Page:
A study found probiotics didn’t help kids get over the stomach flu.
It may seem like common sense to help bolster stomach flu treatment in children with a course of probiotics — but you’re likely wasting your money.
Some have helped push the idea that probiotics are effective in cutting down on the agonizing symptoms of acute gastroenteritis (commonly called “stomach flu”), including diarrhea and vomiting.
But a new study published in the New England Journal of Medicine earlier this month, concludes that probiotic supplements have no effect on the duration or severity of acute gastroenteritis in children.
Whether you’re shopping at the supermarket or at the health food store, you’ll likely encounter products from yogurt to supplements touting their probiotic contents. Probiotics — live “good” bacteria that are part of the complex ecosystem in our gut — are touted as a cure for everything from constipation to anxiety.
Unfortunately, despite what the producers of these products would tell you, the science just isn’t clear on these claims.
“What we found was a resounding no difference. The kids that received the probiotic and the kids that received the placebo did exactly the same in terms of every possible outcome we could think of. They had the same duration of diarrhea, the same duration of vomiting, the same duration of fever,” Dr. David Schnadower, a pediatric emergency medicine physician at Cincinnati Children’s Hospital and first author of the study, told Healthline.
For their study, Schnadower and his fellow researchers recruited 971 children between the ages of 3 months and 4 years who presented at 10 different pediatric emergency departments around the United States for gastroenteritis.
The study was a double-blind, placebo-controlled trial in which the children were either treated with a 5-day dose of Lactobacillus rhamnosus GG, a commonly sold strain of probiotic bacteria, or with a placebo.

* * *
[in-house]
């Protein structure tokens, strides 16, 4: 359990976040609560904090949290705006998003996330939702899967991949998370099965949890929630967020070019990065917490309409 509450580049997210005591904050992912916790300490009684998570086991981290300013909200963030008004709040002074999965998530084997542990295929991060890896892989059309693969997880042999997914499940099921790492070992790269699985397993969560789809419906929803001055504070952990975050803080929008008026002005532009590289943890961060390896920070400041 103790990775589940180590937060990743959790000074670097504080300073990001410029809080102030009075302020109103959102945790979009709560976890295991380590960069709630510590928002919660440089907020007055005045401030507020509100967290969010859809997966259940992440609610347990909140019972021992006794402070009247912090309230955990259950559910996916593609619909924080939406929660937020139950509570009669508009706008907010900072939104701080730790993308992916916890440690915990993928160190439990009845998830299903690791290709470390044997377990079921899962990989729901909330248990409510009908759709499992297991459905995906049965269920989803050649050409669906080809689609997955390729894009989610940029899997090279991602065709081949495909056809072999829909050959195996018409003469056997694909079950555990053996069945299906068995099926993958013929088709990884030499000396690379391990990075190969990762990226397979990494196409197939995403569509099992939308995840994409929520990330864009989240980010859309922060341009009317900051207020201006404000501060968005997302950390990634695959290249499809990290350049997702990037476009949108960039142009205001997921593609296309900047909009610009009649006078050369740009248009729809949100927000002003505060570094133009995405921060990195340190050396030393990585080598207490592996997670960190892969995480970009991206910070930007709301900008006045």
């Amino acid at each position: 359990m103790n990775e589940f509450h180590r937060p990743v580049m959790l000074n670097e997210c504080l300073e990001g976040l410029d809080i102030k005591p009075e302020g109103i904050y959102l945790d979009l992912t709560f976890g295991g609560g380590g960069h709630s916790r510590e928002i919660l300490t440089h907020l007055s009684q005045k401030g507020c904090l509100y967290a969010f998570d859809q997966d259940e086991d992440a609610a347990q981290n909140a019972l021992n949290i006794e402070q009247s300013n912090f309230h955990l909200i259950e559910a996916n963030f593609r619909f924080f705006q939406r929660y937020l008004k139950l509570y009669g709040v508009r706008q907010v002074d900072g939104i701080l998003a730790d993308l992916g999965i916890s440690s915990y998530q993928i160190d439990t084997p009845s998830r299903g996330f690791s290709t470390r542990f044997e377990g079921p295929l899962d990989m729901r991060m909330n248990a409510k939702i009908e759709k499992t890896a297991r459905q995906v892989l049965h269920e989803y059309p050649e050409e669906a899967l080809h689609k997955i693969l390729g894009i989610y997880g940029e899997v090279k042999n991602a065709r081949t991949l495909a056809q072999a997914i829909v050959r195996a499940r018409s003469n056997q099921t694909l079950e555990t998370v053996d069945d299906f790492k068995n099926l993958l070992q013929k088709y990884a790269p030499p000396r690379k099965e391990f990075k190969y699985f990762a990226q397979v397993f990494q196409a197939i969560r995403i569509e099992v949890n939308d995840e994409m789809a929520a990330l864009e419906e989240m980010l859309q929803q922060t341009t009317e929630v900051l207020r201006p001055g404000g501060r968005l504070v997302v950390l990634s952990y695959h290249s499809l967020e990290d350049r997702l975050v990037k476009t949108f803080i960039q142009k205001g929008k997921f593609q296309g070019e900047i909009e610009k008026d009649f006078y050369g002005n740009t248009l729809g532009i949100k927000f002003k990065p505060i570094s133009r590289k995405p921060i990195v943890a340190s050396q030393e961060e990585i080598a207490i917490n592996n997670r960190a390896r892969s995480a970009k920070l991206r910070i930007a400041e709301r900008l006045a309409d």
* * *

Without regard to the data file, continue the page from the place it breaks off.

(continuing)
The children followed up with doctors daily for five days, then at two weeks, and finally at one month to track symptoms.
There was no significant difference whatsoever in the health outcomes for the children that took the probiotic compared with those that did not.
“I think that this study was a very well-designed study that pretty definitely shows that there really is not a benefit in using probiotics for kids who are healthy and have gastroenteritis,” said Dr. Sophia Jan, chief of pediatrics at Cohen Children’s Medical Center in New York, who was not affiliated with the research study.
The research comes at a time in which probiotics continue to emerge as a robust sector of the nutritional supplement industry. The global probiotics industry is expected to grow from $37 billion USD in 2015 to more than $64 billion in 2023. That growth will come despite a lack of real clinically conclusive evidence that the health claims made by these product’s manufacturers are legitimate.
“From Whole Foods to Walmart, you will see walls and walls of different probiotic products, probiotic-enriched foods, and people are buying them like candy in the belief that they are good,” said Schnadower.
Because probiotics are marketed as dietary supplements, they are not regulated for their claims by the FDA the way that pharmaceuticals and other medications must prove their efficacy and safety.
As far as using probiotics to treat gastroenteritis — you may have to just ride it out. That’s because despite the hope that probiotics could help, there isn’t any known cure for stomach flu.
Acute gastroenteritis remains a serious illness worldwide — it is the second leading cause of death in children under five-years old — but deaths are rare in the United States. It can be caused by a variety of pathogens, including bacteria and viruses, that cause the trademark symptoms that it is known for.
It is also highly contagious.
The most dangerous complication that occurs from acute gastroenteritis is dehydration, due to the loss of fluids from diarrhea and vomiting. Children who are immunocompromised, such as those with chronic illnesses are also at increased risk of complications.
“Most gastroenteritis will resolve on their own without a lot of intervention. Kids are miserable, certainly for several days, but the good thing is that most kids will recover fairly well on their own as long as parents continue to encourage their kid to stay hydrated,” said Jan.
It is recommended to treat children with acute gastroenteritis with small but frequent fluids, to keep them hydrated without provoking nausea or vomiting. Also important for families is hygiene, including frequent handwashing, and disinfecting areas like bathrooms that are likely to be contaminated with bodily fluids.
As for treating stomach flu with probiotics, save your money.
“What we are telling families is don’t spend 60 dollars on this, which will do nothing to you. Spend it on good food for your kid or save that money for college. Don’t spend it on something that doesn’t work,” said Schnadower.